WHS Drama Club Continues to Attract an Audience with Successful Fall Production


Laura Drinan

“Okay, kids, this is it. This is the moment we’ve all been waiting for. Get out there and break a leg! Hit the music! Lights!” says the ‘director’ (sophomore Sarah Wylie), as inane music rises and the scene is set behind closed curtains. The stage is illuminated as a chanting Friar Rico (junior Evan Parsons) walks harmoniously to the stage to meet the young, innocent Belinda (senior Erin Strickland) and tell the story of Ivanha, a boy abandoned in the forest, where he was taken in and raised by squirrels. Throughout an asinine plot and blatantly unsophisticated humor, “The Worst High School Play In the World” filled the auditorium with whimsical wisecracks and absurdity on December 2 and December 3 of the 2011-2012 school year.
Director, James D’Attilio, chose a play to include every one of the Drama Club’s wide-ranging members. This play featured many characters, including an abundant amount of extras. This year’s veteran drama club members stepped up to take the stage as leads, and welcomed the newcomers into their family. Mr. D’Attilio also chose a play that, similarly to the guest appearances in “The Wiz,” could feature the high school’s staff. In “The Worst High School Play In the World”, Stephen Imbusch and Michael Falker display their acting skills as they chase the court jester, Shecky (senior John Griffin), off the stage. In the show’s entirety, its insanity keeps the audience alive and amused.
Senior Luke Witherell played Prince Ivanha, the heir to the throne of Saxonia. His mother Nina and sister Corsicana, played by senior Emma Batting and junior Jess McNamara, hide him from the darkly-evil Prince Viscera (junior Jack Gately), who attempts to steal the throne for his own malicious wrongdoings. Emma and Jess are well-compatible onstage as they perform their parts without flaw, and exaggerate the humor for plenty of amusement in the crowd. Meanwhile, Jack seems to thoroughly enjoy acting out the loathsome antagonist and embraces playful banter with his fellow cast members, over magic potions, despicable babies, and jousting matches.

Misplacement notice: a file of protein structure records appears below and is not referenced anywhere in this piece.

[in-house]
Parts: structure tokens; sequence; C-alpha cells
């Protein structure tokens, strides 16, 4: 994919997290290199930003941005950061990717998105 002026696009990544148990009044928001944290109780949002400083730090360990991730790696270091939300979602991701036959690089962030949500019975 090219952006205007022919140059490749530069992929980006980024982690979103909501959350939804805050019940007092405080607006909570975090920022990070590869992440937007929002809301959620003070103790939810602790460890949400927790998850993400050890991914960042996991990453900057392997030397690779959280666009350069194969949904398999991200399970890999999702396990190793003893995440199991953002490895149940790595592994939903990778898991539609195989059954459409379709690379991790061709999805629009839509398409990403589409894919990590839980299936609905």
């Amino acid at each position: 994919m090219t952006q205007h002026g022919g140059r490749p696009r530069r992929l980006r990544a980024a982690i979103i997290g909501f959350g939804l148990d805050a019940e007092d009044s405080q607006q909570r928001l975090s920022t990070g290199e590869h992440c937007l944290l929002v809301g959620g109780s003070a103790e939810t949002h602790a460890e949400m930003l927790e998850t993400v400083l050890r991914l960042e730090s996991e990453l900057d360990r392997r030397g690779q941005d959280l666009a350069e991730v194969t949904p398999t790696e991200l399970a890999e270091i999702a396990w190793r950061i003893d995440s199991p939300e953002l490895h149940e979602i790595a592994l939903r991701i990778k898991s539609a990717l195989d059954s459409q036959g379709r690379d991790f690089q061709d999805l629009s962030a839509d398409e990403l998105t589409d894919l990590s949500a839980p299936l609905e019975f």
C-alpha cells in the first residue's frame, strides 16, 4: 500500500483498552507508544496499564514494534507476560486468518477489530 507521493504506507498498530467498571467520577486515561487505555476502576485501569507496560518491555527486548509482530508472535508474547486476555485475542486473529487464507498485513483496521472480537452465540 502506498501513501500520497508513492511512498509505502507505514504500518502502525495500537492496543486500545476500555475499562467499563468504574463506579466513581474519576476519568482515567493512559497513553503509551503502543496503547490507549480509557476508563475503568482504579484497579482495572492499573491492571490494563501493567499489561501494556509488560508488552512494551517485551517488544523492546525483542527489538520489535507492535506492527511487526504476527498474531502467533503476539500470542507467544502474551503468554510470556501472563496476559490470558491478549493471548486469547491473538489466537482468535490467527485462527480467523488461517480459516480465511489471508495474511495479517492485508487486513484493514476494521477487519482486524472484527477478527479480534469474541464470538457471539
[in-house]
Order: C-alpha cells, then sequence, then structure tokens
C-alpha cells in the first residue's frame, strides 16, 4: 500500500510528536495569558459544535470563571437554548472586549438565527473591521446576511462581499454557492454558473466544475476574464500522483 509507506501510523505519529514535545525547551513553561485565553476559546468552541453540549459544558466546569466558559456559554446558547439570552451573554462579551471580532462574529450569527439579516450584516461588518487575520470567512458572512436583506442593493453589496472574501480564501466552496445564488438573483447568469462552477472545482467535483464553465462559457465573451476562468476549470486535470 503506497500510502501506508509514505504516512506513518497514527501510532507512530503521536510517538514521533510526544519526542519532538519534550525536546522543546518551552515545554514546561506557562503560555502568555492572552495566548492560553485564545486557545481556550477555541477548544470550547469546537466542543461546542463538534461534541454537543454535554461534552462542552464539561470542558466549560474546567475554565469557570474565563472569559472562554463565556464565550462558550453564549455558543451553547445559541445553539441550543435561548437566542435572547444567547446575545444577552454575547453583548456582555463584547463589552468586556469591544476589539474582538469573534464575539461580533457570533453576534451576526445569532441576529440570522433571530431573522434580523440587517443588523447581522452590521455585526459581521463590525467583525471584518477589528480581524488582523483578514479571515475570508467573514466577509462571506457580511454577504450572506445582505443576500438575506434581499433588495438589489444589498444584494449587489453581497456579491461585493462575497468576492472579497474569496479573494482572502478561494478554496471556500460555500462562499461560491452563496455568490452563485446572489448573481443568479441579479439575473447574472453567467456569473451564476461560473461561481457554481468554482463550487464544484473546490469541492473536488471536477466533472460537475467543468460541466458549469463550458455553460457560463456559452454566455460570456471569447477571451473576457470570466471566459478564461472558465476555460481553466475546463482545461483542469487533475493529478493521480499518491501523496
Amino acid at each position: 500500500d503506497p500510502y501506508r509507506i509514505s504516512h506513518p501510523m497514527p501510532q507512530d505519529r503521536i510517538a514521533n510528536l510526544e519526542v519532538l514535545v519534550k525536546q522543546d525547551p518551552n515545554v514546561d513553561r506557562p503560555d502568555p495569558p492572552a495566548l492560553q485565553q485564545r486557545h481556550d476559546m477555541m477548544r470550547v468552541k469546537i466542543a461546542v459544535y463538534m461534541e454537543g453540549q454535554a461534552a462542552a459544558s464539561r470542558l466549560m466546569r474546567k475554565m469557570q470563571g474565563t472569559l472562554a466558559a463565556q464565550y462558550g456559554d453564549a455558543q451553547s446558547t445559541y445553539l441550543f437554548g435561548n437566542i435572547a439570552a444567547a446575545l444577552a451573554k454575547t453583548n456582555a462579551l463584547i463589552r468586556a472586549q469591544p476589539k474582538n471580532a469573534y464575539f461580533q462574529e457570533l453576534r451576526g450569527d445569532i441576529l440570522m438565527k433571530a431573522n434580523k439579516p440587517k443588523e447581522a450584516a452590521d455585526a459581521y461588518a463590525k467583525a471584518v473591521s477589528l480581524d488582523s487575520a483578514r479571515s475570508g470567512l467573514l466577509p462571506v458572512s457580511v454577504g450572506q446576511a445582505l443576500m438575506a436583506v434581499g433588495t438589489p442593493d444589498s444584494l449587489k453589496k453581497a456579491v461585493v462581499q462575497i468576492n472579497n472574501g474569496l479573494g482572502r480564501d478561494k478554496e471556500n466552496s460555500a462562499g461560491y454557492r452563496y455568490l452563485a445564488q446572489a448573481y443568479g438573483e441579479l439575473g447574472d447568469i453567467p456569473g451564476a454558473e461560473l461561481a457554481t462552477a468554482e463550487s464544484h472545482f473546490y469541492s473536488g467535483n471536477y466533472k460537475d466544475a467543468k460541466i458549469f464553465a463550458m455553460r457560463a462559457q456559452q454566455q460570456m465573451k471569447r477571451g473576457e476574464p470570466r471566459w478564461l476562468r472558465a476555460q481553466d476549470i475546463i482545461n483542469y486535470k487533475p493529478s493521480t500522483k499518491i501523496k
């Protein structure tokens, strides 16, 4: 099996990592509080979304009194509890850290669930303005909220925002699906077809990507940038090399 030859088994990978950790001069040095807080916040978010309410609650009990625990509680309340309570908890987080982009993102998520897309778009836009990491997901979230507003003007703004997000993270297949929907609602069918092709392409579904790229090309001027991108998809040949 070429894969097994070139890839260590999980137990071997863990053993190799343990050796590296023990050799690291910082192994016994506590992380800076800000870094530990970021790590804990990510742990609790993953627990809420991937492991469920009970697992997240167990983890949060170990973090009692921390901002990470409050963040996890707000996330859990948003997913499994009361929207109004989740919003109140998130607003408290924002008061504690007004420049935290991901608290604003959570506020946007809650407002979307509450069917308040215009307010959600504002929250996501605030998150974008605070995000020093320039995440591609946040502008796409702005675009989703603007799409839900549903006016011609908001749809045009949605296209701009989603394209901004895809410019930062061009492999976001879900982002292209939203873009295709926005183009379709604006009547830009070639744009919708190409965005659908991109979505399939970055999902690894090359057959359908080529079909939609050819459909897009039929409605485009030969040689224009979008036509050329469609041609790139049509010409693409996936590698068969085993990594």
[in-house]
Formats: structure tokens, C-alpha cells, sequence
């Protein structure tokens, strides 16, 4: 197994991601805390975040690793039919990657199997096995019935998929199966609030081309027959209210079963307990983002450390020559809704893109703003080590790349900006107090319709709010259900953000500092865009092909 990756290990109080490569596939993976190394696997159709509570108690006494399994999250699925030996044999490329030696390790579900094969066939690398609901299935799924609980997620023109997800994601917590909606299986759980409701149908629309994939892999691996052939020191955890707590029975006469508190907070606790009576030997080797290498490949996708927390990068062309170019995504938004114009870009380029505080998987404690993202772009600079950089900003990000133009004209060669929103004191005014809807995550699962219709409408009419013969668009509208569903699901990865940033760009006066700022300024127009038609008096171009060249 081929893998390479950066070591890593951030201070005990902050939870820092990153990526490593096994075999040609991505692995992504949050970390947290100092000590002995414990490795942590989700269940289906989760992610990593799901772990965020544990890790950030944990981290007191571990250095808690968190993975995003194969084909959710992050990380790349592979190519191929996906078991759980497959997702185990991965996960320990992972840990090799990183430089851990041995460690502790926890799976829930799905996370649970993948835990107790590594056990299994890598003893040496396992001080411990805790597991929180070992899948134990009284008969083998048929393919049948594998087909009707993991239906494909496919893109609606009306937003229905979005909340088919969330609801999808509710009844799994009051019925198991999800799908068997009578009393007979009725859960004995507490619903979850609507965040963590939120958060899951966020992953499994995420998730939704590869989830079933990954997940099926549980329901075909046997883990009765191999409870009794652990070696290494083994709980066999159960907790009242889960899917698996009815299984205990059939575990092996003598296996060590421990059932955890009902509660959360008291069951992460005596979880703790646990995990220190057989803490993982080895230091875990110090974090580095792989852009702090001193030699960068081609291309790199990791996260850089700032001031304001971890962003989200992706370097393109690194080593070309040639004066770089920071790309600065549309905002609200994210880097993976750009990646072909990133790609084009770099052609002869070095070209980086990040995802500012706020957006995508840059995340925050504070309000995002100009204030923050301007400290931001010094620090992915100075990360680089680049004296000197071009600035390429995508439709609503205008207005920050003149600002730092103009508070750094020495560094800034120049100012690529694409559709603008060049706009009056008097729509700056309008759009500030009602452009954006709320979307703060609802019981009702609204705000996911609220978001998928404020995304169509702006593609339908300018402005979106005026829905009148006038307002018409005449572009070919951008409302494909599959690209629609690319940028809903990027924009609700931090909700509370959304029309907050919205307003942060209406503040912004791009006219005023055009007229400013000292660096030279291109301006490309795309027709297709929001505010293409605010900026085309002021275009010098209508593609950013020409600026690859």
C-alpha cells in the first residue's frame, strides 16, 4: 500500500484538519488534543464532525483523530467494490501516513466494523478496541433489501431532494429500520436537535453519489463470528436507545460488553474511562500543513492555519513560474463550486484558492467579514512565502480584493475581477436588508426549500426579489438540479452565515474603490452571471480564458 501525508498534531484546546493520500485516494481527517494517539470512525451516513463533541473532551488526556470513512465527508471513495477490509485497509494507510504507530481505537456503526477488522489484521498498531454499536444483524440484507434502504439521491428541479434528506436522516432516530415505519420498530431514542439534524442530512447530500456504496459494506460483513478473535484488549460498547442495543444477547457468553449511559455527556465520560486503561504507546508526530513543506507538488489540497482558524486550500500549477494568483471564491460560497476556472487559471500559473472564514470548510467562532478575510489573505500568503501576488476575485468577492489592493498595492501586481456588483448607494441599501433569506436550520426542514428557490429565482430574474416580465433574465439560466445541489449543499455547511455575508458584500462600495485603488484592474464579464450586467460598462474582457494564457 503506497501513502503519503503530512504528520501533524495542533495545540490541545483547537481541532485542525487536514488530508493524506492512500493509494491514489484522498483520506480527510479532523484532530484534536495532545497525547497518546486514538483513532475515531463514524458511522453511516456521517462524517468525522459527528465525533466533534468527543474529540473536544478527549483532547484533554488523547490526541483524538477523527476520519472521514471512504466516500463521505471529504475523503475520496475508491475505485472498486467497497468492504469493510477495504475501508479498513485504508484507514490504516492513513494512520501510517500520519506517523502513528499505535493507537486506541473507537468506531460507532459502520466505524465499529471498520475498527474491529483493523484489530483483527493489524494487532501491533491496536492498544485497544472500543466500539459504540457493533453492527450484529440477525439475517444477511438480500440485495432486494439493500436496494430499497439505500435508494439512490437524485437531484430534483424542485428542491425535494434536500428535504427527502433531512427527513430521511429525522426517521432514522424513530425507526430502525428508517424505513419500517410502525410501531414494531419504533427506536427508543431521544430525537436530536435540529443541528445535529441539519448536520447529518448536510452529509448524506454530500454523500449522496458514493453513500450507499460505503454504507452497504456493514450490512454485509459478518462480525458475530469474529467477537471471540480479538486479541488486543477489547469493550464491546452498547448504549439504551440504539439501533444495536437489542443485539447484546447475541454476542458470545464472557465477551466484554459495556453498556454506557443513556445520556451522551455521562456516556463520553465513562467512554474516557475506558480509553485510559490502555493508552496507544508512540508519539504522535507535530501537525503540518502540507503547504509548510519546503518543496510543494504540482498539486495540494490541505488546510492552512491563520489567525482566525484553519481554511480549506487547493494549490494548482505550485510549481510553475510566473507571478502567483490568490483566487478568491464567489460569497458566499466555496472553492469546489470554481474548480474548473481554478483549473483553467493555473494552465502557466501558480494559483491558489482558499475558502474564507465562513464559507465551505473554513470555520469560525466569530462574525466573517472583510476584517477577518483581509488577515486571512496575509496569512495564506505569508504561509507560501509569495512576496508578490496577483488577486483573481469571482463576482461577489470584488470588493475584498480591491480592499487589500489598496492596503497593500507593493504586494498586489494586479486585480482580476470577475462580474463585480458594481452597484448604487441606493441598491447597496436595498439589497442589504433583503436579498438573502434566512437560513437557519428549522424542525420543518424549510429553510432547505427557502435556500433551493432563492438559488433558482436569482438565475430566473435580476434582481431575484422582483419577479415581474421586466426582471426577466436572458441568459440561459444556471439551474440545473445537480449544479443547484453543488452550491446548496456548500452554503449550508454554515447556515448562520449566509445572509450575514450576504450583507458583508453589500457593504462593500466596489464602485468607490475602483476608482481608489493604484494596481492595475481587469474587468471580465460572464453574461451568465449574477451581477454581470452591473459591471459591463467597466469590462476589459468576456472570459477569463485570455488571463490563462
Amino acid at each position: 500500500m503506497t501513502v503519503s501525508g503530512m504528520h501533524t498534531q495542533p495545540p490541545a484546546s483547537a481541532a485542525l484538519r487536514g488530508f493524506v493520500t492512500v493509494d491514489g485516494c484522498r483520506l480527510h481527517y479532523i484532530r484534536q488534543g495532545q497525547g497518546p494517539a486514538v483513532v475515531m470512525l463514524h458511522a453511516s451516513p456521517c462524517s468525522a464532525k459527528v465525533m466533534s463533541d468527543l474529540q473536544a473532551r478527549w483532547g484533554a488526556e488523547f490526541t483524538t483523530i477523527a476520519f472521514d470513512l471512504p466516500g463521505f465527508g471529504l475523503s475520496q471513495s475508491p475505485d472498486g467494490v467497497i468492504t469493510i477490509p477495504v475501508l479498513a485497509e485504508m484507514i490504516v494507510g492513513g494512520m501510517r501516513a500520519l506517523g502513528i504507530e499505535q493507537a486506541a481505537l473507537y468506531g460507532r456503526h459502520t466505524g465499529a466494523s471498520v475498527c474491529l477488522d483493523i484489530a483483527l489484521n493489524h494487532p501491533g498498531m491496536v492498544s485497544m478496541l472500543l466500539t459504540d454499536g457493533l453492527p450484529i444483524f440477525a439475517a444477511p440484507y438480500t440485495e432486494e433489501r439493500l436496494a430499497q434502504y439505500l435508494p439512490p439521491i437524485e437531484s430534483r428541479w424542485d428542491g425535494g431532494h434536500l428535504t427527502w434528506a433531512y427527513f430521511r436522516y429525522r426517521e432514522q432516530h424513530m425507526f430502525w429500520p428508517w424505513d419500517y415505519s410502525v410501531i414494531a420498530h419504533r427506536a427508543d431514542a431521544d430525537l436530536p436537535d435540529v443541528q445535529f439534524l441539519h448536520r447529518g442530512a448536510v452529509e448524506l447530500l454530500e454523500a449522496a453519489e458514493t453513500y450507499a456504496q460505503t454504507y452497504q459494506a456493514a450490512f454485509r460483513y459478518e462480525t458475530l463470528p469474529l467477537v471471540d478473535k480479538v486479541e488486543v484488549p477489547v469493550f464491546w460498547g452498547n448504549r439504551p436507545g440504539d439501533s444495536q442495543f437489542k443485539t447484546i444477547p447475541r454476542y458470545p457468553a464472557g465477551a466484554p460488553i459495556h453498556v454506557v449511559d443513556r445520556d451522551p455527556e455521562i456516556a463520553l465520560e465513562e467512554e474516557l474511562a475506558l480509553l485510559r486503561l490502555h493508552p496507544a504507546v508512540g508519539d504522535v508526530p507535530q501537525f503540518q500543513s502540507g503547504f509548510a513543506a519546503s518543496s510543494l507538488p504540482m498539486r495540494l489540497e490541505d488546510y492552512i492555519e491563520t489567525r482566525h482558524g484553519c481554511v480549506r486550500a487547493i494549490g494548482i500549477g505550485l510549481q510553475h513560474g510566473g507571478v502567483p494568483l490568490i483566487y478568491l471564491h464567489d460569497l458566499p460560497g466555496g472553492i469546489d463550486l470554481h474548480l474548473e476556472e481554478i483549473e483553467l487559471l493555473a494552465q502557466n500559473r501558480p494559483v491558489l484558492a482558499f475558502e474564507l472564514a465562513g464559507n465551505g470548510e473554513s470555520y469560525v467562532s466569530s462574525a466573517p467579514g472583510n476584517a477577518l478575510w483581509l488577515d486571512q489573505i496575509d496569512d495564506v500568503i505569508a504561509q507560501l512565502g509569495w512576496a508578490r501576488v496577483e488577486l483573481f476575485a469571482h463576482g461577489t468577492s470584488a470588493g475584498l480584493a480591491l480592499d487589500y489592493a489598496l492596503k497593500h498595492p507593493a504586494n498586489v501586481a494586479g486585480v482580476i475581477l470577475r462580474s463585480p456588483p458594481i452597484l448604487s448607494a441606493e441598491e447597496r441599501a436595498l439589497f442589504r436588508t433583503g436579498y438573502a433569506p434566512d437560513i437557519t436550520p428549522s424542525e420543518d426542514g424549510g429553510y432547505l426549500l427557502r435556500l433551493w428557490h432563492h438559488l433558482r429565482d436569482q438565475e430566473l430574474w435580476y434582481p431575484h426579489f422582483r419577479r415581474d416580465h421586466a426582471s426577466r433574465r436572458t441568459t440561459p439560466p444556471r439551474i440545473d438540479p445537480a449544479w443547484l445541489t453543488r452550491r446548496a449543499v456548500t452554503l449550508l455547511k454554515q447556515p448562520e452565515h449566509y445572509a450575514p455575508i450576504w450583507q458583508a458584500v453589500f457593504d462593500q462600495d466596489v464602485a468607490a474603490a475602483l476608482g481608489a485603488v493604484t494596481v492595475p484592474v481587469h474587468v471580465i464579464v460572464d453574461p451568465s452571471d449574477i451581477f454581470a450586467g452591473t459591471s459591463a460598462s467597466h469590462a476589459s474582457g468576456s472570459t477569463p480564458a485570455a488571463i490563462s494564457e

The plot continues as Ivanha is left in the Deep Dark Forest to avoid Viscera’s evil clutches, and is raised by a family of squirrels. Some years later, when Ivanha became a young teenager, he realizes he is really a human and is told the truth by Mama and Pop squirrel, played by sock-puppets operated by freshman Ariana Chariton and junior Nick Leppo. Ivanha is grief-stricken due to him not being able to go steady with Trudy (played by freshman Kia Kaizer), whom he professes his squirrely feelings for. Coincidentally, when Ivanha goes off on his own, he meets Friar Fred (sophomore Mike McKeon) and soon encounters the first woman he’s ever seen, Lady Lenore (senior Lorna D’sa), with whom he instantly falls in love with. Ivanha must duel in a joust versus Viscera to take Lady Lenore as the victor’s bride. With the help of Nina and Corsicana, who had recently been reunited with Ivanha, Mama and Chester, and the townspeople, Ivanha wins the duel, and takes the throne once and for all. Proclaiming peace, love, and a banning of squirrel hunting. Cue church bells as the cast walks off happily ever after.
The tech crew, a somewhat overlooked part of Drama Club, did a lot to prepare for the show and to make it successful. Senior co-head tech and stage manager, Megan Keough, worked all season to assist with line readings, blocking, setting the stage, and to take on the challenges of backstage. Props master, senior Alex Wong, planned alongside cast and crew to gather props for the show and organize costumes. Alex also took charge of the art crew with juniors Christa Pellowe and Emily Gillon to create a lightning bolt, a “dipping sun”, a blimp, and several signs for the sets. Other backstage tech included Peter Ellis, who specialized in sound and rigging, James Harukewicz, Katie Clare, Jess Owens, Jack Ronan, and mic specialist Montana Gulbrand. Co-head teach, Kristen Johnson (senior), created all of the light cues and trained sophomore Hannah Mullen how to operate and work with the technology in the control room. Junior Laura Drinan on sound, and Kristen meticulously coordinated their cues to make the special effects of the show come to life. The tech crew was extremely satisfied with the show, as it had been their first major performance without the aid and supervision of last year’s head tech, Matt Mullen and Andy Ellis. “It’s like our security blanket is gone; if we make a mistake, we don’t have anyone to fall back on,” said Kristen Johnson. “Luckily, Andy and Matt taught us well and they passed down their responsibilities to us without a problem.”
After the departure of last year’s veteran actors and actresses, it seemed like the Drama Club would be in shambles, but this year’s fall production proved all the rumors wrong with a successful show. The Drama Club predicts that this year’s shows will only improve in all aspects, despite the extraordinary performances in the Fall show. Senior Emma Batting says, “We’ve had our rough patches, but in the end, we all pulled together to put on a great show. We’re a family.”